The Masterchef final is scheduled to be televised at 7.30pm this Sunday. It is particularly unfortunate that is apparently tradition that the first televised political debate of any election campaign is held on the weekend after an election is called. Hands up here if you were aware Australia is having a general election. If your hand is up and you’re an Australian, shame on you – tbough I have to confess I missed the actual announcement and am presuming that it has taken place, based on the preponderance of photos of politicians clutching babies, toddlers, environmentalists, unionists and mining bosses to their metaphoric bosoms. In a twist worthy of a television show of its own, it transpired that the political debate between the Prime Minister and Leader of the Opposition (and you score extra points here on the international stage if you can name these two characters) was a direct clash with the Masterchef final. I did hear Julia Gillard (the Prime Minister) say that she had every confidence that Australians would choose to listen to a debate on the national future over other options – I am not sure many people shared her touching faith in the likelihood of the population going for the option of entertainment, suspense and drama provided by politicians rather than a full on contest featuring knives, blow torches, heat in the kitchen and suspense – or should that have been the other way round? Anyway guess who blinked first on this one – and I’ll give you a clue, it wasn’t the producers of Masterchef who were worried about possible viewer numbers. Surprise, surprise, the debate has been rescheduled at the earlier time of 6.30pm.

Clever signs and advertising always make me laugh. I have just passed a van with a “Love is Blind” sign advertising blinds – and I feel like ringing them up and ordering blinds immediately despite the fact I have just finished replacing all the blinds in the house with shutters. My other favourite hangs outside a personal training outfit in Neutral Bay and proclaims ‘Birthday Suit Alterations Here.” Given the preponderance of Masterchef inspired treats in the household, it’s just as well we are reaching the grand finale as I think we may be talking about my birthday suit being let out rather than the optimistic nip and tuck for which I am hoping.

Wednesday, July 14, 2010

Anyone got a bottle opener handy - and I don't mean you, Sergeant

There are definitely ‘Only in Australia’ weeks in terms of newspaper stories– and this week is certainly a prize winning one as far as Australian stereotypes go. I’ve already mentioned the earlier breaking news of the Queensland Driving test with its calm and measured approach to candidates speeding and steering with one hand during the test. We now also have the Australian male who after sufficient drink to get him thrown out of a Broome pub, and I suspect we are not just talking about slurring his words or fumbling the change here, then decided to jump into the enclosure of a 5 metre crocodile to give it a pat and sit on its back. He apparently felt it would be an experience and with typical male confidence assessed the crocodile as slow and stupid. A few good bites later he had hurdled out of the pen and presumably is now convinced that ‘Fatso” the crocodile didn’t grow to his substantial size by being slow on the uptake when presented with ‘food to go’.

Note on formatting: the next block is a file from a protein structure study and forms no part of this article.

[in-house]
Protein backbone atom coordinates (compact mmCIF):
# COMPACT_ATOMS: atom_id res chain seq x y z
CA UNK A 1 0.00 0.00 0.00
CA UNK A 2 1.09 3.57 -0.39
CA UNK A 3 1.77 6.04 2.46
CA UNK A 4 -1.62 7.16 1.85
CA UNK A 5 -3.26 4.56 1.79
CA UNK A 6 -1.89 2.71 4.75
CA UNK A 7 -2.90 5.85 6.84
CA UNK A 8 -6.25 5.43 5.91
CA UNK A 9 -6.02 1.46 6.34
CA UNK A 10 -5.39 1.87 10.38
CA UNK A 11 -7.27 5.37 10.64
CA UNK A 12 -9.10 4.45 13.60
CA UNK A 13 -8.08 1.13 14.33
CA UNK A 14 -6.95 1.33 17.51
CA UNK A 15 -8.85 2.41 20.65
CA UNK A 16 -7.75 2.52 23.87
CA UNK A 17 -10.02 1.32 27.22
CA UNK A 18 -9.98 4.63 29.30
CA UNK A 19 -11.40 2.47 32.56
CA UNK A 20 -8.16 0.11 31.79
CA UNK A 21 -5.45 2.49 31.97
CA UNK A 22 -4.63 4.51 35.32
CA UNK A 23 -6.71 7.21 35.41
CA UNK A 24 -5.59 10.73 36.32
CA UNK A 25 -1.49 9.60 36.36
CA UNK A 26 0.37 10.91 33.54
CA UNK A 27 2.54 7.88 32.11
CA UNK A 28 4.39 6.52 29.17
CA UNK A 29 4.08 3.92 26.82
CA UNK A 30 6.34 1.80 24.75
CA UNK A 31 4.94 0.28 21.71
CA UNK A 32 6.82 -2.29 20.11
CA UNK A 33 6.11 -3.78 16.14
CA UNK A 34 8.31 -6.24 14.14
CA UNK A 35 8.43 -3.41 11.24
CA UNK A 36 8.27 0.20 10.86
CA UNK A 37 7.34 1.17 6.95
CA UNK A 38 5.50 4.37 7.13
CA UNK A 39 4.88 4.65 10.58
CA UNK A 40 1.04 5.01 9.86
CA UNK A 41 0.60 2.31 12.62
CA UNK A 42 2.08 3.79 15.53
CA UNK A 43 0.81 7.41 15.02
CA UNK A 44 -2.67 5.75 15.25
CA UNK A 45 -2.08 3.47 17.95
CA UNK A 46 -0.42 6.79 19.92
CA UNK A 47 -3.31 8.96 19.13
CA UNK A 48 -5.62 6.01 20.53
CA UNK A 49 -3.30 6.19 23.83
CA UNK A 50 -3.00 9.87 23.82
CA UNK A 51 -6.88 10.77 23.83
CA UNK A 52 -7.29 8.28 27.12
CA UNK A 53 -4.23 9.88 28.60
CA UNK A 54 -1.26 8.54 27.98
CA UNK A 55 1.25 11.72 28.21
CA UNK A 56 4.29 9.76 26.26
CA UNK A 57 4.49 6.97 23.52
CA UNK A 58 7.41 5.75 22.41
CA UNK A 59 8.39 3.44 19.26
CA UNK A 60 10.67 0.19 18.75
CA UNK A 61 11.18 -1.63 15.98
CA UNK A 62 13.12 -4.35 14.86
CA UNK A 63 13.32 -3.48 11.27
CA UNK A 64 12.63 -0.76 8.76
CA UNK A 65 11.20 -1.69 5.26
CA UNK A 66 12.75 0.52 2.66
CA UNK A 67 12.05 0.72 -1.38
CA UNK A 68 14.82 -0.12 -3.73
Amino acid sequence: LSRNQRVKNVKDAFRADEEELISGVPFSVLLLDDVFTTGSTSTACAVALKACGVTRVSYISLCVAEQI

I did think I had read it all in terms of bizarre stories for this week when I came across this one in the respectable Sydney Morning Herald.

It relates the story of a New South Wales police officer who is fighting his dismissal from the force. The case centres on his party trick of opening a beer bottle with a bottle opener attached to his penis piercing. This feat apparently stunned, amazed and delighted his dinner companions at the restaurant where the Christmas party was being held. I am mentally trying to imagine what would be the appropriate facial expression should anyone try this party trick on me – perhaps I should stick to screw top drinks in the future. The bit of the story that really made me snort into my coffee with suppressed laughter is that he now works part time in a bottle shop – the mind boggles.

Tuesday, July 13, 2010

Queensland driving test? Speed this way

As in all countries there is a fair bit of geographic rivalry between the states in Australia – think North and South in the UK or indeed the US. Queensland and New South Wales’s rivalry is typified by the annual State of Origin Rugby League series where players who were born in the respective states battle it out over three games – and I do mean battle it out. During the first, and it must be admitted only, game I have ever watched, the actual rugby played was in the nature of an interval between players being stretchered off. It was like watching ER or Gray’s Anatomy with a bit of ball play thrown in. In the interests of accuracy I should point out this game was in 1991 and the body count may have improved in the meantime, but I doubt it.

The inhabitants of New South Wales generally portray Queenslanders as one would describe a bunch of slow moving, slow talking, country cousins with a strong wild streak – I think Dukes of Hazzard is the image I’m trying to conjure up here. A classic example is Queensland’s refusal to adopt the concept of daylight saving which New South Walesians attribute to the fact they are frightened that it will fade their curtains.